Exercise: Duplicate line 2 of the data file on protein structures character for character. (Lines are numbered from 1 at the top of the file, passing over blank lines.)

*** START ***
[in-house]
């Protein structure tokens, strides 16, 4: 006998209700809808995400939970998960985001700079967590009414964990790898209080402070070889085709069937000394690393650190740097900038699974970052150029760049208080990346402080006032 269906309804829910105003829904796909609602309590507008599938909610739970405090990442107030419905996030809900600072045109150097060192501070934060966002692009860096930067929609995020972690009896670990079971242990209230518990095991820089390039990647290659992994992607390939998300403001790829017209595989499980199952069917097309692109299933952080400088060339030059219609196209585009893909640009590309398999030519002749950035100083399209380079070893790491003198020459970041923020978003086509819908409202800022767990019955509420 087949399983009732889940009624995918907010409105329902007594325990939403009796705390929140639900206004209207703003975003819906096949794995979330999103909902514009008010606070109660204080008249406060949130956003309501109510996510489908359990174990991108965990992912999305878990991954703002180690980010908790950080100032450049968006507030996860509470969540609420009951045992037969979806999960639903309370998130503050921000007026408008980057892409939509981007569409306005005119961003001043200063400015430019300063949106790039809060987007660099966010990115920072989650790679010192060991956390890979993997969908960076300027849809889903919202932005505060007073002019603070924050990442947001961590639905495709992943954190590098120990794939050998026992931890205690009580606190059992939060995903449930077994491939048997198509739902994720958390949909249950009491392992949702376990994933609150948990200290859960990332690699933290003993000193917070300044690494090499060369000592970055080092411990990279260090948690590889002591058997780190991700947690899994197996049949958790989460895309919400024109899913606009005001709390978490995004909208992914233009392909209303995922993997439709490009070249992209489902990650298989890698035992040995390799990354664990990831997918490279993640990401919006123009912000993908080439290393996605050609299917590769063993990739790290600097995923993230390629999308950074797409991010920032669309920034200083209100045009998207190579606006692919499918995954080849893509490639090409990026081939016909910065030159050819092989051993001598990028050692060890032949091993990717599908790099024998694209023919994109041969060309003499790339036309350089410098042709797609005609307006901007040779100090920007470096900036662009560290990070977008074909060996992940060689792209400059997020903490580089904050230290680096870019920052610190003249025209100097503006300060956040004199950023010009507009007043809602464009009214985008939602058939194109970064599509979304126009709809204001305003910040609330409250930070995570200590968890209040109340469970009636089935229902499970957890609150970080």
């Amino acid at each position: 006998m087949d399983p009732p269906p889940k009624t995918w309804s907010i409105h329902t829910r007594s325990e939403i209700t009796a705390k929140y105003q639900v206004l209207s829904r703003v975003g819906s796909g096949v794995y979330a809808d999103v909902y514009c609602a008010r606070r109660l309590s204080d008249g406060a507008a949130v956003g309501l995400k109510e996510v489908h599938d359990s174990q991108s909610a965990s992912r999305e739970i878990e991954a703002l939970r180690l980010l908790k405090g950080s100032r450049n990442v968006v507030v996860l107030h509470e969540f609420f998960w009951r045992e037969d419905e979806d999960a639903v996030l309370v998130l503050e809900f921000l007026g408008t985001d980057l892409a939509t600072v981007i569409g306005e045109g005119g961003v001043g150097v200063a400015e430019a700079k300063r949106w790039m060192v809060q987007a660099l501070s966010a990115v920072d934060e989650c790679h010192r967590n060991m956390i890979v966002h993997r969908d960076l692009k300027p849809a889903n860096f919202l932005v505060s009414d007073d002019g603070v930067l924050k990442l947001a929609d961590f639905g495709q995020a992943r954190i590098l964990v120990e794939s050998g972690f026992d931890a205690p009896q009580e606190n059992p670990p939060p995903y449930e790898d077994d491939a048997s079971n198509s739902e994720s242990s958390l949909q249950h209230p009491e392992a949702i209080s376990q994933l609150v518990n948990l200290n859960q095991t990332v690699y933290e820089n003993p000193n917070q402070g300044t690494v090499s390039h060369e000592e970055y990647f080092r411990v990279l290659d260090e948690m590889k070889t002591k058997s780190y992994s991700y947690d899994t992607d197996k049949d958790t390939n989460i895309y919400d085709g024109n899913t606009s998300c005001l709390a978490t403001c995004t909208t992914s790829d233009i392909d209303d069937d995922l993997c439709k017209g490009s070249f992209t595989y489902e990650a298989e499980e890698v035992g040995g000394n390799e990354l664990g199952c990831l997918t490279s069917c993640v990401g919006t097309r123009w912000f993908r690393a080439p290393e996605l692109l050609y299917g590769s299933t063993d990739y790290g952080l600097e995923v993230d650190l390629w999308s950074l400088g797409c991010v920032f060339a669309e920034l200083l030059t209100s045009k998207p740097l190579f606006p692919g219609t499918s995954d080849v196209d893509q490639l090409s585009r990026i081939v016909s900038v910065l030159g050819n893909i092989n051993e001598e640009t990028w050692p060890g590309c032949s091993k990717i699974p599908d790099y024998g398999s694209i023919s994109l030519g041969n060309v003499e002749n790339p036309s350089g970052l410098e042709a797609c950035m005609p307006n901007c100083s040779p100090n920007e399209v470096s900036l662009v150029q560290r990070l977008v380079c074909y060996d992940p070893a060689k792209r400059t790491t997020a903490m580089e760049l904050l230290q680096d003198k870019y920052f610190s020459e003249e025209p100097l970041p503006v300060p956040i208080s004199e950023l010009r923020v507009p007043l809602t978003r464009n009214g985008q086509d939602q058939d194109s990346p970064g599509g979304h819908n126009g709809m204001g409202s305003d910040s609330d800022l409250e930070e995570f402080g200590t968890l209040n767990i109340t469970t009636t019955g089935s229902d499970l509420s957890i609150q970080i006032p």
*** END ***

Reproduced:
């Protein structure tokens, strides 16, 4: 006998209700809808995400939970998960985001700079967590009414964990790898209080402070070889085709069937000394690393650190740097900038699974970052150029760049208080990346402080006032 269906309804829910105003829904796909609602309590507008599938909610739970405090990442107030419905996030809900600072045109150097060192501070934060966002692009860096930067929609995020972690009896670990079971242990209230518990095991820089390039990647290659992994992607390939998300403001790829017209595989499980199952069917097309692109299933952080400088060339030059219609196209585009893909640009590309398999030519002749950035100083399209380079070893790491003198020459970041923020978003086509819908409202800022767990019955509420 087949399983009732889940009624995918907010409105329902007594325990939403009796705390929140639900206004209207703003975003819906096949794995979330999103909902514009008010606070109660204080008249406060949130956003309501109510996510489908359990174990991108965990992912999305878990991954703002180690980010908790950080100032450049968006507030996860509470969540609420009951045992037969979806999960639903309370998130503050921000007026408008980057892409939509981007569409306005005119961003001043200063400015430019300063949106790039809060987007660099966010990115920072989650790679010192060991956390890979993997969908960076300027849809889903919202932005505060007073002019603070924050990442947001961590639905495709992943954190590098120990794939050998026992931890205690009580606190059992939060995903449930077994491939048997198509739902994720958390949909249950009491392992949702376990994933609150948990200290859960990332690699933290003993000193917070300044690494090499060369000592970055080092411990990279260090948690590889002591058997780190991700947690899994197996049949958790989460895309919400024109899913606009005001709390978490995004909208992914233009392909209303995922993997439709490009070249992209489902990650298989890698035992040995390799990354664990990831997918490279993640990401919006123009912000993908080439290393996605050609299917590769063993990739790290600097995923993230390629999308950074797409991010920032669309920034200083209100045009998207190579606006692919499918995954080849893509490639090409990026081939016909910065030159050819092989051993001598990028050692060890032949091993990717599908790099024998694209023919994109041969060309003499790339036309350089410098042709797609005609307006901007040779100090920007470096900036662009560290990070977008074909060996992940060689792209400059997020903490580089904050230290680096870019920052610190003249025209100097503006300060956040004199950023010009507009007043809602464009009214985008939602058939194109970064599509979304126009709809204001305003910040609330409250930070995570200590968890209040109340469970009636089935229902499970957890609150970080």